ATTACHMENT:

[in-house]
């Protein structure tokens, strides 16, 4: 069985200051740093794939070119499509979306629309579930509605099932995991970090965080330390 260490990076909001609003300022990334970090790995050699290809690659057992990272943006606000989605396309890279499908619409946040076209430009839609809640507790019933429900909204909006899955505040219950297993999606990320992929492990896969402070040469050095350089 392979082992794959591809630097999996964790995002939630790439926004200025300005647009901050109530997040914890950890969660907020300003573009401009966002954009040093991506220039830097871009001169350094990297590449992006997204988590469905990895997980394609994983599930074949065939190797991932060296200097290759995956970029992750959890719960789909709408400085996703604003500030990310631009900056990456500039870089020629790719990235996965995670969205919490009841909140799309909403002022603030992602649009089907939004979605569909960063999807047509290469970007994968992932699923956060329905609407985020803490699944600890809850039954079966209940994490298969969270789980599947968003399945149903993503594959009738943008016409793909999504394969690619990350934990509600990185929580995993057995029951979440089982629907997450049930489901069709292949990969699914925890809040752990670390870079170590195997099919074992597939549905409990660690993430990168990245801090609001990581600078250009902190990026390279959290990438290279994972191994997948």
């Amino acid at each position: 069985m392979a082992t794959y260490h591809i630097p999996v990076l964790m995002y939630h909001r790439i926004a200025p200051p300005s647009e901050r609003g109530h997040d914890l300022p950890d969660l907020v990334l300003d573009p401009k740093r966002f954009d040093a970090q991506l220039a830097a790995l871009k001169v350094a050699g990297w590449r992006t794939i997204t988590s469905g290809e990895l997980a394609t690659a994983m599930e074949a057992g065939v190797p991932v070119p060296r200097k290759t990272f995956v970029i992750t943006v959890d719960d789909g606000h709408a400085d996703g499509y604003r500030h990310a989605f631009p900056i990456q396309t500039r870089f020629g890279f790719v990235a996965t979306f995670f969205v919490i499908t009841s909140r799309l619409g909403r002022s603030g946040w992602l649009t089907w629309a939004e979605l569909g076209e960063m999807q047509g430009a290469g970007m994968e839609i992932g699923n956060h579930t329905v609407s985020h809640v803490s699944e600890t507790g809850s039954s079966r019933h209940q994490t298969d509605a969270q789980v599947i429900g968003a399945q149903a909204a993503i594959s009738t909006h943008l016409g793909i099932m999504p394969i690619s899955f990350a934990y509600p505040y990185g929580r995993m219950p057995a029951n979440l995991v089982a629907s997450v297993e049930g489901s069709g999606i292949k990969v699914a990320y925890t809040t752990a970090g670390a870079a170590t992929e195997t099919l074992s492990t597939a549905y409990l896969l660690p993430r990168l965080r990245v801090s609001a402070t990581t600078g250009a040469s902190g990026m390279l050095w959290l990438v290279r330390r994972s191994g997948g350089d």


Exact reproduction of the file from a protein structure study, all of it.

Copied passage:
[in-house]
């Protein structure tokens, strides 16, 4: 069985200051740093794939070119499509979306629309579930509605099932995991970090965080330390 260490990076909001609003300022990334970090790995050699290809690659057992990272943006606000989605396309890279499908619409946040076209430009839609809640507790019933429900909204909006899955505040219950297993999606990320992929492990896969402070040469050095350089 392979082992794959591809630097999996964790995002939630790439926004200025300005647009901050109530997040914890950890969660907020300003573009401009966002954009040093991506220039830097871009001169350094990297590449992006997204988590469905990895997980394609994983599930074949065939190797991932060296200097290759995956970029992750959890719960789909709408400085996703604003500030990310631009900056990456500039870089020629790719990235996965995670969205919490009841909140799309909403002022603030992602649009089907939004979605569909960063999807047509290469970007994968992932699923956060329905609407985020803490699944600890809850039954079966209940994490298969969270789980599947968003399945149903993503594959009738943008016409793909999504394969690619990350934990509600990185929580995993057995029951979440089982629907997450049930489901069709292949990969699914925890809040752990670390870079170590195997099919074992597939549905409990660690993430990168990245801090609001990581600078250009902190990026390279959290990438290279994972191994997948």
């Amino acid at each position: 069985m392979a082992t794959y260490h591809i630097p999996v990076l964790m995002y939630h909001r790439i926004a200025p200051p300005s647009e901050r609003g109530h997040d914890l300022p950890d969660l907020v990334l300003d573009p401009k740093r966002f954009d040093a970090q991506l220039a830097a790995l871009k001169v350094a050699g990297w590449r992006t794939i997204t988590s469905g290809e990895l997980a394609t690659a994983m599930e074949a057992g065939v190797p991932v070119p060296r200097k290759t990272f995956v970029i992750t943006v959890d719960d789909g606000h709408a400085d996703g499509y604003r500030h990310a989605f631009p900056i990456q396309t500039r870089f020629g890279f790719v990235a996965t979306f995670f969205v919490i499908t009841s909140r799309l619409g909403r002022s603030g946040w992602l649009t089907w629309a939004e979605l569909g076209e960063m999807q047509g430009a290469g970007m994968e839609i992932g699923n956060h579930t329905v609407s985020h809640v803490s699944e600890t507790g809850s039954s079966r019933h209940q994490t298969d509605a969270q789980v599947i429900g968003a399945q149903a909204a993503i594959s009738t909006h943008l016409g793909i099932m999504p394969i690619s899955f990350a934990y509600p505040y990185g929580r995993m219950p057995a029951n979440l995991v089982a629907s997450v297993e049930g489901s069709g999606i292949k990969v699914a990320y925890t809040t752990a970090g670390a870079a170590t992929e195997t099919l074992s492990t597939a549905y409990l896969l660690p993430r990168l965080r990245v801090s609001a402070t990581t600078g250009a040469s902190g990026m390279l050095w959290l990438v290279r330390r994972s191994g997948g350089d």